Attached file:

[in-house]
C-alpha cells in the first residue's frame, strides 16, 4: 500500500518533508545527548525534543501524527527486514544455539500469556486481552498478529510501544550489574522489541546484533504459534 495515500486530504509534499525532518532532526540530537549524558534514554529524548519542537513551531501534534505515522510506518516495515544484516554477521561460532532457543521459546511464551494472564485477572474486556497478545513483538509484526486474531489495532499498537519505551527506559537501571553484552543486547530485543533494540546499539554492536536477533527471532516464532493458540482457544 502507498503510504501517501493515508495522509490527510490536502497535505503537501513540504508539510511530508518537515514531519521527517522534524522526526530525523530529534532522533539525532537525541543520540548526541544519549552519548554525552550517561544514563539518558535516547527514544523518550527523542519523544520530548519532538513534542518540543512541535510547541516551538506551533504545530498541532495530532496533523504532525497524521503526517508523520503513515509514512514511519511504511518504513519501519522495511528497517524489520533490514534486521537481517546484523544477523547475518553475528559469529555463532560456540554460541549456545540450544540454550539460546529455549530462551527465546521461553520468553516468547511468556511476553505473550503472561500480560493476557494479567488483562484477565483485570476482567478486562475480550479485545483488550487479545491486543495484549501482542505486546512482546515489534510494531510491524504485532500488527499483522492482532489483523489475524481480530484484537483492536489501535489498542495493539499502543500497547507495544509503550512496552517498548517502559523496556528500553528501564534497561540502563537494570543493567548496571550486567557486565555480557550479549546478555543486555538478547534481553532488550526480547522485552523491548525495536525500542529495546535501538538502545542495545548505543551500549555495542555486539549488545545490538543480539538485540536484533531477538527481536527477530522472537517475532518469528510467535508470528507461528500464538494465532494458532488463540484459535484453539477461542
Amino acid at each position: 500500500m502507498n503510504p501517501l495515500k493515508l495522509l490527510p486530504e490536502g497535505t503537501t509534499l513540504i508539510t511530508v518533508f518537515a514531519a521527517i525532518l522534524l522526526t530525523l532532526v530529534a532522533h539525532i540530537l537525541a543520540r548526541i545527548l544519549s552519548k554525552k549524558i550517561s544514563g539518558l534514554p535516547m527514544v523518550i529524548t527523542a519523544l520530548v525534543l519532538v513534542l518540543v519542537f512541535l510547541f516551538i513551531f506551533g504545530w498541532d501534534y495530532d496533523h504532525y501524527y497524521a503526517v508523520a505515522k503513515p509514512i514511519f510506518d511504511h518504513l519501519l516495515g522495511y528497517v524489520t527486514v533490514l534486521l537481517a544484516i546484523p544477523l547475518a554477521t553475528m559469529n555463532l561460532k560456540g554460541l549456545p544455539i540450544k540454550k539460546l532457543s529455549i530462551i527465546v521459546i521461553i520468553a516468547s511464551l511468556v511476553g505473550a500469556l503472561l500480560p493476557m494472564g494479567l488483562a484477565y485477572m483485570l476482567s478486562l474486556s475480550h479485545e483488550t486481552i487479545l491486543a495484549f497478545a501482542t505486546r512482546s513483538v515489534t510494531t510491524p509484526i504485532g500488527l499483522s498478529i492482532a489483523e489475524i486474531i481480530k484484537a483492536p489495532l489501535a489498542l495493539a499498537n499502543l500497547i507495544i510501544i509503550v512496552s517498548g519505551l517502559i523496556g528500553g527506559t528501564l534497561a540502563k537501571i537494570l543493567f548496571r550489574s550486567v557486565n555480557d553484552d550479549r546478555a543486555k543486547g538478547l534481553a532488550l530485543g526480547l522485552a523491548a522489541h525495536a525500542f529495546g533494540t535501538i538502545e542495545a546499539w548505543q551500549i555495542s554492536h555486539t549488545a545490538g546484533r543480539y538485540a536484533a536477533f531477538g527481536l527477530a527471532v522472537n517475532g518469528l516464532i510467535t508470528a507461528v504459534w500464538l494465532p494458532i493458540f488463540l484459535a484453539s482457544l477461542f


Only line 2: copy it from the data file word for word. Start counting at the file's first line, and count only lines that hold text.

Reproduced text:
C-alpha cells in the first residue's frame, strides 16, 4: 500500500518533508545527548525534543501524527527486514544455539500469556486481552498478529510501544550489574522489541546484533504459534 495515500486530504509534499525532518532532526540530537549524558534514554529524548519542537513551531501534534505515522510506518516495515544484516554477521561460532532457543521459546511464551494472564485477572474486556497478545513483538509484526486474531489495532499498537519505551527506559537501571553484552543486547530485543533494540546499539554492536536477533527471532516464532493458540482457544 502507498503510504501517501493515508495522509490527510490536502497535505503537501513540504508539510511530508518537515514531519521527517522534524522526526530525523530529534532522533539525532537525541543520540548526541544519549552519548554525552550517561544514563539518558535516547527514544523518550527523542519523544520530548519532538513534542518540543512541535510547541516551538506551533504545530498541532495530532496533523504532525497524521503526517508523520503513515509514512514511519511504511518504513519501519522495511528497517524489520533490514534486521537481517546484523544477523547475518553475528559469529555463532560456540554460541549456545540450544540454550539460546529455549530462551527465546521461553520468553516468547511468556511476553505473550503472561500480560493476557494479567488483562484477565483485570476482567478486562475480550479485545483488550487479545491486543495484549501482542505486546512482546515489534510494531510491524504485532500488527499483522492482532489483523489475524481480530484484537483492536489501535489498542495493539499502543500497547507495544509503550512496552517498548517502559523496556528500553528501564534497561540502563537494570543493567548496571550486567557486565555480557550479549546478555543486555538478547534481553532488550526480547522485552523491548525495536525500542529495546535501538538502545542495545548505543551500549555495542555486539549488545545490538543480539538485540536484533531477538527481536527477530522472537517475532518469528510467535508470528507461528500464538494465532494458532488463540484459535484453539477461542